Mayor Nowalk added that Act 13 also trumps Baldwin's and Pittsburgh's bans and puts those municipalities in danger of lawsuits.
But Ron and Patricia Covato, of 4602 Clubvue Dr., which is also very near the country club, see a lawsuit as being worth the risk if it spares borough homeowners from seeing their property values dip from being close to a fracking site.
"Have we calculated the costs to residents' homes, mortgages, roads?" Ron asked. "It may be cheaper for us to pay those (legal) expenses rather than to lose our homes."
Added Patricia over the threat of lawsuits, "Fear—yes, that's one thing. But where's your courage?"
So What Are the Options?
Not every resident at Wednesday's borough meeting disagreed with the council's decision to follow Firman's advice. Bob Kauer, of 4350 E. Barlind Dr., for example, acknowledged that Act 13 ties Whitehall's and other municipalities' hands when it comes to banning natural-gas drilling.
"There's no way that you can stop Marcellus Shale drilling," Kauer said.
But Kauer recommended that the Whitehall Council and other citizens try to help each other to find a state legislator to sponsor a bill that would amend Act 13 to prohibit drilling at least in urban and suburban areas like Whitehall.
"You'll never get rid of the act in its entirety," Kauer said, "but we need some type of guidance to go about getting a senator or a state legislator (involved)."
Lahr suggested contacting state Rep. Harry A. Readshaw, whose jurisdiction includes part of Whitehall. Readshaw has voted against Act 13.
"The only way Act 13's gonna change is if we get a senator or a representative to sponsor a bill to do it," Kauer said. "If we go that route, it doesn't cost us legal fees in front of the Supreme Court if it goes that far ...
"This council didn't do (Act 13). The state legislators that we put in office did it."
Bill Bozic, of 8 Club Dr. E., another country club neighbor, offered another possible defense for banning drilling in Whitehall, saying that Act 13 favors the natural-gas drilling industry over citizens' rights to due process in that drilling quickly and drastically harms the values of nearby homes and prevents things such as second mortgages or loans on property.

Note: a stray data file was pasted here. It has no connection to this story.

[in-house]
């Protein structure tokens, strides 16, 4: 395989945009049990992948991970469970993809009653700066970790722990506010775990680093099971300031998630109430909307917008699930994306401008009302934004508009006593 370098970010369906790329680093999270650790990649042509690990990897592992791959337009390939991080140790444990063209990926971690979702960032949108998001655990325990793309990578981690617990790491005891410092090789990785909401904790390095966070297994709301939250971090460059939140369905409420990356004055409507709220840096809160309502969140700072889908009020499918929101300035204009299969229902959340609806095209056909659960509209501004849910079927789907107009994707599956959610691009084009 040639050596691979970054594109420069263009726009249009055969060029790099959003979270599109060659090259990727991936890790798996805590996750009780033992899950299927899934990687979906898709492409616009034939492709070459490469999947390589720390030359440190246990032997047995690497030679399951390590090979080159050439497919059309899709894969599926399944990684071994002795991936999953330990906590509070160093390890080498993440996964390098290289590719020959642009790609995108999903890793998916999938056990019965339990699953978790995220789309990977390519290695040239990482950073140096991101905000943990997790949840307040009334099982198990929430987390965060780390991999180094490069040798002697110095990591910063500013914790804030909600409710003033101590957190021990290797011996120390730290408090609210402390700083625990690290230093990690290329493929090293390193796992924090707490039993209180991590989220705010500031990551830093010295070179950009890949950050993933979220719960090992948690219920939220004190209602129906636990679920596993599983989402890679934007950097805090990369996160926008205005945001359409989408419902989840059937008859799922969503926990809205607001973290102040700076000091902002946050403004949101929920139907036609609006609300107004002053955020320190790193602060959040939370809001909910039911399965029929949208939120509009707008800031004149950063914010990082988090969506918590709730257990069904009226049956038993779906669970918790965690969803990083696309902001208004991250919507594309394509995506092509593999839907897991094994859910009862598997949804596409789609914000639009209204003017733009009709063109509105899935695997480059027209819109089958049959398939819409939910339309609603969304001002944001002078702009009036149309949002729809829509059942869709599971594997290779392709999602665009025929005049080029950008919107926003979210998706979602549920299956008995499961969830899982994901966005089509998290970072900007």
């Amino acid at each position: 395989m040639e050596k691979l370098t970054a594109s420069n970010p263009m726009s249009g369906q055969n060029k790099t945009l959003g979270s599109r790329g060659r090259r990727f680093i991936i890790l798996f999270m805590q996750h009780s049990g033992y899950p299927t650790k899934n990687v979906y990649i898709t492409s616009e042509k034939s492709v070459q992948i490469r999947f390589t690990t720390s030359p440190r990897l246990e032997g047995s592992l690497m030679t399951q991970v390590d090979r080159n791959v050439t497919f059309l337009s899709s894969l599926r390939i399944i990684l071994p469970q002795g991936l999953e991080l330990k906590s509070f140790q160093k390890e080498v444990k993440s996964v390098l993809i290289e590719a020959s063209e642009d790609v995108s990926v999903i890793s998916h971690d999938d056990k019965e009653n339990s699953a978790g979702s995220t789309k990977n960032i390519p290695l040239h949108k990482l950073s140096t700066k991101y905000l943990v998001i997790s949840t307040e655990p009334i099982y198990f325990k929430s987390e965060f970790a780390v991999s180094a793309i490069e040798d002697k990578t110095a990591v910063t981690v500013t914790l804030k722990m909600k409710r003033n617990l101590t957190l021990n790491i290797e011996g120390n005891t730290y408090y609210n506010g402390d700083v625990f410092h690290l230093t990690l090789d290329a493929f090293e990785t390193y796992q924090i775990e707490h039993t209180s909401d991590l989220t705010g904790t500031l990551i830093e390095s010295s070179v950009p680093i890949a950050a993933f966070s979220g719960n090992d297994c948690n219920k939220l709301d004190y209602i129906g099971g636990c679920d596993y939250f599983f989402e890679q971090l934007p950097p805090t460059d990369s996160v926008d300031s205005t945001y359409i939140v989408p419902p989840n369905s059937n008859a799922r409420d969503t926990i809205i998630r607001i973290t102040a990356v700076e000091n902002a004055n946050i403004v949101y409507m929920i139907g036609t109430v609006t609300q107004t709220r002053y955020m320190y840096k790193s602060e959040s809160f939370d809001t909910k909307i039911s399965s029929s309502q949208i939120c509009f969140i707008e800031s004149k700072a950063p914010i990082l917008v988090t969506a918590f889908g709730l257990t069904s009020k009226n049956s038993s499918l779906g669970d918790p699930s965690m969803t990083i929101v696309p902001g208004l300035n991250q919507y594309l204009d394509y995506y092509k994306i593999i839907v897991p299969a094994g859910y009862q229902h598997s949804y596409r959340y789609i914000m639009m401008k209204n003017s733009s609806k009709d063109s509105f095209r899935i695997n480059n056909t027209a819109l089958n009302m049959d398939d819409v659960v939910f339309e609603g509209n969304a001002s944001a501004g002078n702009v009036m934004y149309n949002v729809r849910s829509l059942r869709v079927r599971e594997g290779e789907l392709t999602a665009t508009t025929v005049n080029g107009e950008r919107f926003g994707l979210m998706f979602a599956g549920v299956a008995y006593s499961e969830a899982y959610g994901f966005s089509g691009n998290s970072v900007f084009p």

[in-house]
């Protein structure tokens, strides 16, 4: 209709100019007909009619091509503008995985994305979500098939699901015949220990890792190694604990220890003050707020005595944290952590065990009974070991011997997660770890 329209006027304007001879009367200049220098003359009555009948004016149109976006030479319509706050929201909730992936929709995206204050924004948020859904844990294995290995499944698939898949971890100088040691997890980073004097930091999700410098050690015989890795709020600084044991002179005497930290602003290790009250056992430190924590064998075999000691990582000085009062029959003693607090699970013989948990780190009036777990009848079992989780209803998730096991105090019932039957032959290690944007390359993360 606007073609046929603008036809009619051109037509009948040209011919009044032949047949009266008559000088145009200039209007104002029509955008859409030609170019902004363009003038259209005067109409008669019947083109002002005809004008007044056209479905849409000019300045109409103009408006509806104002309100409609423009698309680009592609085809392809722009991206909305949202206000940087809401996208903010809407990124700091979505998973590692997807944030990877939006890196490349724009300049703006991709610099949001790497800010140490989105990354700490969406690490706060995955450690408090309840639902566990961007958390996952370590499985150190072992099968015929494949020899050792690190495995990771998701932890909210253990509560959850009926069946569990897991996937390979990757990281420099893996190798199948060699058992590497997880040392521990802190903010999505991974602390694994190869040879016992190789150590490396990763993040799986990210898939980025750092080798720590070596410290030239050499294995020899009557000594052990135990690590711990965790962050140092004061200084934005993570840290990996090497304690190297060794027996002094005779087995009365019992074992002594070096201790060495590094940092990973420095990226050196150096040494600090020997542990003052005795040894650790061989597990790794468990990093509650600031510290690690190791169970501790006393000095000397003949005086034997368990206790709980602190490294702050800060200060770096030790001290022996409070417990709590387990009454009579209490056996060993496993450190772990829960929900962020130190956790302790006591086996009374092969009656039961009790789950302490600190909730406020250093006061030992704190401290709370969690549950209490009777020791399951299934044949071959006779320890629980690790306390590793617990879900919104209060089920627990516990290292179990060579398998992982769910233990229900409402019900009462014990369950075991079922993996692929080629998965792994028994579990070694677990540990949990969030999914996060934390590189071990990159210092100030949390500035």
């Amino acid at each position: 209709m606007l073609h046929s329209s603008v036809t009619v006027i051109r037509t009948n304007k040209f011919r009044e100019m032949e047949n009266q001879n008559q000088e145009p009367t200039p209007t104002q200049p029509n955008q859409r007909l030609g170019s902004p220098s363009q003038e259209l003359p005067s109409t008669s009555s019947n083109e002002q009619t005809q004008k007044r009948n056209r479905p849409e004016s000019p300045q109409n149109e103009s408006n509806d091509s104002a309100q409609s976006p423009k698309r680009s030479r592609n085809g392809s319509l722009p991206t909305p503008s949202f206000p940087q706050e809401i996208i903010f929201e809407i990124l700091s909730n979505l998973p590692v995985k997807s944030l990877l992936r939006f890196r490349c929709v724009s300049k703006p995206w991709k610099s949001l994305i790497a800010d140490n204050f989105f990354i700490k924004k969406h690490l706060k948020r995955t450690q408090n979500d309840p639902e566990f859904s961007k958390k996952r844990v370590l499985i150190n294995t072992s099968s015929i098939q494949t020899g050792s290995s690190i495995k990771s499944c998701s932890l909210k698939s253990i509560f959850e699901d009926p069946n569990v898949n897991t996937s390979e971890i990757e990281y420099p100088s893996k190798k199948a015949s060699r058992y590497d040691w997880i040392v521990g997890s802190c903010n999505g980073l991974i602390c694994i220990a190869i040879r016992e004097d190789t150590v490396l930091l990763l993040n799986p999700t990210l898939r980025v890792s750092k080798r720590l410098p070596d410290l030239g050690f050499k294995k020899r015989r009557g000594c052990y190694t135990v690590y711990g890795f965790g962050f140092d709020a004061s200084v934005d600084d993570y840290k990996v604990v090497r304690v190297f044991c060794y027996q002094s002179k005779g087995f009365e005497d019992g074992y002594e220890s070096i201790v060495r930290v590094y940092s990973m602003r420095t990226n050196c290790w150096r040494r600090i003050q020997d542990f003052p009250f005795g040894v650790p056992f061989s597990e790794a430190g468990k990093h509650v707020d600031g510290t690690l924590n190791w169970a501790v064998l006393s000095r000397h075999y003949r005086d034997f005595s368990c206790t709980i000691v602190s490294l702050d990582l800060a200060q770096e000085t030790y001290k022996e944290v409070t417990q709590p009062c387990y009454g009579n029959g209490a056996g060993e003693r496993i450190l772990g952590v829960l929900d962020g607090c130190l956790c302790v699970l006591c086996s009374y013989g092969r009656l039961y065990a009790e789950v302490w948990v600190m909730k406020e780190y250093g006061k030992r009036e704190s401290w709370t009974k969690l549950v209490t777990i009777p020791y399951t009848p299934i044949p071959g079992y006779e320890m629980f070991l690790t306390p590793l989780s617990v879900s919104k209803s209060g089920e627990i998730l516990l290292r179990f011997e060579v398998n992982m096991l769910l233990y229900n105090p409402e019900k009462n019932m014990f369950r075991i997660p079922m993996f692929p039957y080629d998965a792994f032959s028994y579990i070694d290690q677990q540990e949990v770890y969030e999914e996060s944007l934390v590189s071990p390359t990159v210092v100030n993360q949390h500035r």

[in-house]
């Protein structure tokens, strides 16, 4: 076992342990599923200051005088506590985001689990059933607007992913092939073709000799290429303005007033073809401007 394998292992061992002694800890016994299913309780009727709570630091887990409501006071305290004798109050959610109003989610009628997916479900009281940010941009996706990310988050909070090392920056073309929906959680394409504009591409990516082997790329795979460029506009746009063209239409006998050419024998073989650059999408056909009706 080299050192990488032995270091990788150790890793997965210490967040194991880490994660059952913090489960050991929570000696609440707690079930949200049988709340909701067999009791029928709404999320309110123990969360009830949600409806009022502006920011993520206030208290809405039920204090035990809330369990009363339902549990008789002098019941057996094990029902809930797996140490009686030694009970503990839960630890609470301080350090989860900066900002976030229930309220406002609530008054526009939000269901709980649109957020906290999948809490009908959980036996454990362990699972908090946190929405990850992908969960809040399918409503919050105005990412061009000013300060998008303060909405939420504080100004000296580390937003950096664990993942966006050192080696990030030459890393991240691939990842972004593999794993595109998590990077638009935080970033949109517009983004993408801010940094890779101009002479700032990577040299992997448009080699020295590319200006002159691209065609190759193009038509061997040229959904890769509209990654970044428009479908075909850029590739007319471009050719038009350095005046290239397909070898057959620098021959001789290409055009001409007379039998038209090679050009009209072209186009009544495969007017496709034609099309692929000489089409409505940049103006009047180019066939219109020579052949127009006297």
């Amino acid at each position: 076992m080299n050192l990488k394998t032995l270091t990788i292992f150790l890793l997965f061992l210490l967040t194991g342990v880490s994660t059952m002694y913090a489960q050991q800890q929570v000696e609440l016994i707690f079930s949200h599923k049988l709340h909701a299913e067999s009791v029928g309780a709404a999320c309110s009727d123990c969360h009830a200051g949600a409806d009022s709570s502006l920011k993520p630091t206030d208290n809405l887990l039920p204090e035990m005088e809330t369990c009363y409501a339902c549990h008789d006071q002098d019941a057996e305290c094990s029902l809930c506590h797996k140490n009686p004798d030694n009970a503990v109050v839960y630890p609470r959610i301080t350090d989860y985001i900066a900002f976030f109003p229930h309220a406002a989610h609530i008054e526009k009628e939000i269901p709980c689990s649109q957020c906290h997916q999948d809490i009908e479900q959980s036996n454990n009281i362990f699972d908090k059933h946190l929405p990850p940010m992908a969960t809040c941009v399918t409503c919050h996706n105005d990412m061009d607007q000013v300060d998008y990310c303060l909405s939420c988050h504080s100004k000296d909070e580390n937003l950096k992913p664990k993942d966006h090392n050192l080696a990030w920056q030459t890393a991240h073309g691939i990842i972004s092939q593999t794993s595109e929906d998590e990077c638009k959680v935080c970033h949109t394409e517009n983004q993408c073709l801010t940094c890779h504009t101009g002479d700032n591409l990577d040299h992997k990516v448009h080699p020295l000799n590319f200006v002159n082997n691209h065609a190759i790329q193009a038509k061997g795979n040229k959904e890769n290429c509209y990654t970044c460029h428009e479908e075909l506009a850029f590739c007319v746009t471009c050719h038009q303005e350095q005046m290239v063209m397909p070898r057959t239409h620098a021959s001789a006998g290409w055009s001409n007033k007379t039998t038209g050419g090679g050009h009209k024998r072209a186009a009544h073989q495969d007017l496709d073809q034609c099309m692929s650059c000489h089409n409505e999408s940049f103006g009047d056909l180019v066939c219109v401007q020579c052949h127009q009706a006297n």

Councilman Robert McKown asked Firman to investigate that possibility.
Many other residents on Wednesday suggested to the Whitehall Council that the borough join , Mt. Pleasant Township and a handful of other municipalities in a . Firman said that he could not comment on that lawsuit since it has not yet been formally filed.
Speaking of constitutionality, Sarah Scholl, a co-founder of the South Hills Area Against Dangerous Drilling (SHAADD) group and a resident of 5302 Overlook Glen Dr., suggested that the Whitehall Council defend itself by citing a piece of the Pennsylvania Constitution. SHAADD helped to organize Wednesday's large turnout by delivering an informational flier—see it in this article's media gallery above—to homes near the country club.
The constitution reads, "The people have a right to clean air, pure water, and to the preservation of the natural, scenic, historic and esthetic values of the environment. Pennsylvania's public natural resources are the common property of all the people, including generations yet to come. As trustee of these resources, the Commonwealth shall conserve and maintain them for the benefit of all the people."
But Nowalk, who is also an attorney, did not agree that that piece of the state constitution would help Whitehall in court.
"Think about the history of southwestern Pennsylvania with steel mills and smog and my father telling me that there were days when you couldn't see the sunlight at 12 noon ... ," Nowalk said. "This is not an answer to a lawsuit. We will be out of court so fast and paying all the legal bills."
That's not to say that Nowalk, Veith and the rest of Whitehall's council members aren't adamantly opposed to drilling in Whitehall.
"Everyone here representing this community is fighting for the safety and for what's good for the community overall," Veith said. "There isn't a person sitting up here who wants the drilling.
"Everyone here is looking at the best avenues, through our solicitor and what correspondence we've had with other municipalities who also adopted ordinances, and we have come to the consensus that this (partial ban) is the direction to go."
Said Lahr, "I would be the first one to stand in front of those (drilling) trucks. I do not like any of it."
Added fellow Councilman Glenn Nagy, "This is not an adversarial thing. We're all on the same side, folks."
How do you feel about the potential of natural-gas drilling at the South Hills Country Club? In general? Tell us in the comments section below.
And check back with the Baldwin-Whitehall Patch later on Thursday for more odds and ends from Wednesday night's council meeting.
Sign up for the .